Toner company fights DMCA lawsuit

The company, being sued by Lexmark, argues that copyright law does not prevent it from selling computer chips that allow toner cartridges to be reused.

Declan McCullagh Former Senior Writer
Declan McCullagh is the chief political correspondent for CNET. You can e-mail him or follow him on Twitter as declanm. Declan previously was a reporter for Time and the Washington bureau chief for Wired and wrote the Taking Liberties section and Other People's Money column for CBS News' Web site.
Declan McCullagh
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In a final round of skirmishing prior to a court hearing Friday, a North Carolina company argued that a controversial copyright law does not prevent it from selling computer chips that allow toner cartridges to be reused.

Static Control Components said in a legal brief filed this week that Lexmark, the No. 2 printer maker in the United States, is trying to bilk customers and stifle competition by invoking the 1998 Digital Millennium Copyright Act (DMCA).

U.S. District Judge Karl Forester has set a hearing on Lexmark's request for a preliminary injunction for Friday in Lexington, Ky., in the case, which is the first to pit the long-established right to reverse-engineer against copyright law.

In December 2002, Lexmark sued Static Control, a family-owned business in Sanford, N.C., claiming that its Smartek chips sold to toner cartridge remanufacturers violate the DMCA. The Smartek chip "circumvents the technological measure" that the printer uses to verify the cartridge is original and not remanufacturered, Lexmark claims.

On Jan. 10, Forester accepted Static Control's offer to temporarily cease manufacturing the Smartek chip until a hearing could be scheduled.

In an interview with CNET News.com on Wednesday, a top Hewlett-Packard executive slammed the printer rival for wielding the DMCA against the remanufacturing industry. "We think it is stretching it," HP Senior Vice President Pradeep Jotwani said. "The DMCA was put in place (to protect) things like movies, music and software applications."

Static Control's 41-page brief warns that if Lexmark's claims were successful, they would set a worrying precedent and cause DMCA-protected chips to sprout in many consumer products. "One readily could envision, for example, an automobile manufacturer applying technological measures...to prevent competition in the aftermarket for replacement tires, wiper blades or other automotive parts; camera manufacturers attempting to foreclose the use of competitors' lenses or brands of film; a ball-point pen manufacturer using a technological measure and an 'ink low' program to shut out replacement ink refills; or a cell phone manufacturer applying technological measures to replacement batteries," the brief says.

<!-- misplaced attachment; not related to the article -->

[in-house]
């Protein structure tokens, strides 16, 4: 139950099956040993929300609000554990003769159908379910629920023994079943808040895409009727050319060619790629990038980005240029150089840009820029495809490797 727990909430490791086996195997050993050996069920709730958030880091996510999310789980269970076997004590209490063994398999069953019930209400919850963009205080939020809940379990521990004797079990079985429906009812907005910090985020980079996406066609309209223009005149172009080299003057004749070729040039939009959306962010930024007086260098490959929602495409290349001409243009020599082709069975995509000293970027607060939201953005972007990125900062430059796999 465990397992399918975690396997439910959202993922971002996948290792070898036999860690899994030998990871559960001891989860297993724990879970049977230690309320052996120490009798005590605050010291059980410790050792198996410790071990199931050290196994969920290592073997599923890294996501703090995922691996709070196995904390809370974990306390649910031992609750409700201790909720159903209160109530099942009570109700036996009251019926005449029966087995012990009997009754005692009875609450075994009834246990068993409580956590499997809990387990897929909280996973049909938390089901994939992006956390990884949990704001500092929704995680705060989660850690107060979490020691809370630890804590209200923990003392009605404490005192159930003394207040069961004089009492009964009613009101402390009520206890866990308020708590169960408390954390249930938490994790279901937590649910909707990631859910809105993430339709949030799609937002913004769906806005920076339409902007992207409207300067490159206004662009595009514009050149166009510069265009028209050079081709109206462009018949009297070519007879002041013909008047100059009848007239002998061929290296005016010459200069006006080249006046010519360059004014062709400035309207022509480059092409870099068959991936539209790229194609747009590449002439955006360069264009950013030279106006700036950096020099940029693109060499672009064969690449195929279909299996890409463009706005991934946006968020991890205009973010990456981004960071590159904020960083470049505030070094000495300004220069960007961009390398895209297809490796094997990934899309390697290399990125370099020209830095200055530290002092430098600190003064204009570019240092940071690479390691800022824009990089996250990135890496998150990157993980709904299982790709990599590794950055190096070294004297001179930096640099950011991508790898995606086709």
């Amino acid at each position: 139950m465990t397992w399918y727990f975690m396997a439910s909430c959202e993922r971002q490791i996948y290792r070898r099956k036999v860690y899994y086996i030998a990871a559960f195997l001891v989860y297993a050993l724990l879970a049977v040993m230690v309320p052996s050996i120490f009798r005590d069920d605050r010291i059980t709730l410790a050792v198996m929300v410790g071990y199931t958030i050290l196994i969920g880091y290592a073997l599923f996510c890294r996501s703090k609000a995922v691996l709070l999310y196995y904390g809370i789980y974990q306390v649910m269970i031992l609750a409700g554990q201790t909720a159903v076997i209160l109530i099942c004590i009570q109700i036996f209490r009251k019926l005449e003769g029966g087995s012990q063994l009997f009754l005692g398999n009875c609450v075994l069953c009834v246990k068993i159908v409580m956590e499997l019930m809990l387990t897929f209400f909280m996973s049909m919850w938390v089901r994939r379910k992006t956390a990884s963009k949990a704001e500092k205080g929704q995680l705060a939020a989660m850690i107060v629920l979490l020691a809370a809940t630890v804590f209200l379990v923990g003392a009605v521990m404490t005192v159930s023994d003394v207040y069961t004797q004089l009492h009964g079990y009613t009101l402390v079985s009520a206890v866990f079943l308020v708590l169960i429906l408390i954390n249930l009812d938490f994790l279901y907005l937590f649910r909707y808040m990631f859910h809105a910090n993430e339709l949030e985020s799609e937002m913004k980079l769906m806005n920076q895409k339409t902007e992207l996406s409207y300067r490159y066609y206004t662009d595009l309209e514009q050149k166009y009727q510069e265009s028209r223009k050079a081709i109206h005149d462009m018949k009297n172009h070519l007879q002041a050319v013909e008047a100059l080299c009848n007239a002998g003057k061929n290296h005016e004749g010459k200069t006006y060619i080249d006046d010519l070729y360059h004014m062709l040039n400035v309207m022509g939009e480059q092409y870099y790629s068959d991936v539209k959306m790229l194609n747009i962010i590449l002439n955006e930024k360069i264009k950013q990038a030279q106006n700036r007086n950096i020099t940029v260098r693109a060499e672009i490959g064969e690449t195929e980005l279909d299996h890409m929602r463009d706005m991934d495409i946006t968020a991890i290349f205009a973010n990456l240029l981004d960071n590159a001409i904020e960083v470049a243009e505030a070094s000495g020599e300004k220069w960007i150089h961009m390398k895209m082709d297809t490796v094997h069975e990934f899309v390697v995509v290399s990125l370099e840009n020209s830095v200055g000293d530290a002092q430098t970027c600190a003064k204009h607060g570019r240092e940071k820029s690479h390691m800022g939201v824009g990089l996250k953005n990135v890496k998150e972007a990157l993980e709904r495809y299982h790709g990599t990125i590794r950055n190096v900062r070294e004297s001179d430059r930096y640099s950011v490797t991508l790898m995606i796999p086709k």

This lawsuit is the latest of several recent DMCA cases--both civil and criminal--that have tested the limits of the 1998 copyright law, which Congress intended to limit Internet piracy. Eight movie studios wielded it to force 2600 magazine to delete a DVD-descrambling utility from its Web site, but the U.S. Justice Department recently lost a criminal case against a Russian firm that created a program that cracked Adobe's electronic books.

Under section 1201 of the DMCA, it is generally unlawful to circumvent technology that restricts access to a copyrighted work or sell a device that can do so. But Congress also included exemptions in the DMCA explicitly permitting activities such as law-enforcement purposes, encryption research, security testing and interoperability.

Static Control has seized on the last exemption, which permits reverse-engineering "for the purpose of enabling interoperability of an independently created computer program with other programs," and says its creation of the Smartek chip is also protected by traditional fair use rights enshrined in U.S. copyright law.

Its attorneys cite the landmark 1993 Sega v. Accolade decision from the 9th U.S. Circuit Court of Appeals. In that case, the court said: "Where disassembly is the only way to gain access to the ideas and functional elements embodied in a copyrighted computer program and where there is a legitimate reason for seeking such access, disassembly is a fair use of the copyrighted work, as a matter of law."

Static Control also claims that Lexmark's code allegedly protected by the DMCA is nothing more than "than bare-bones implementations of mathematical formulae and scientific observations that cannot be protected by copyright." Lexmark uses the government-standard Secure Hash Algorithm-1 (SHA-1) to calculate a "hash" value as a way to verify that the cartridges are original.

Lexmark could not be reached for comment Wednesday.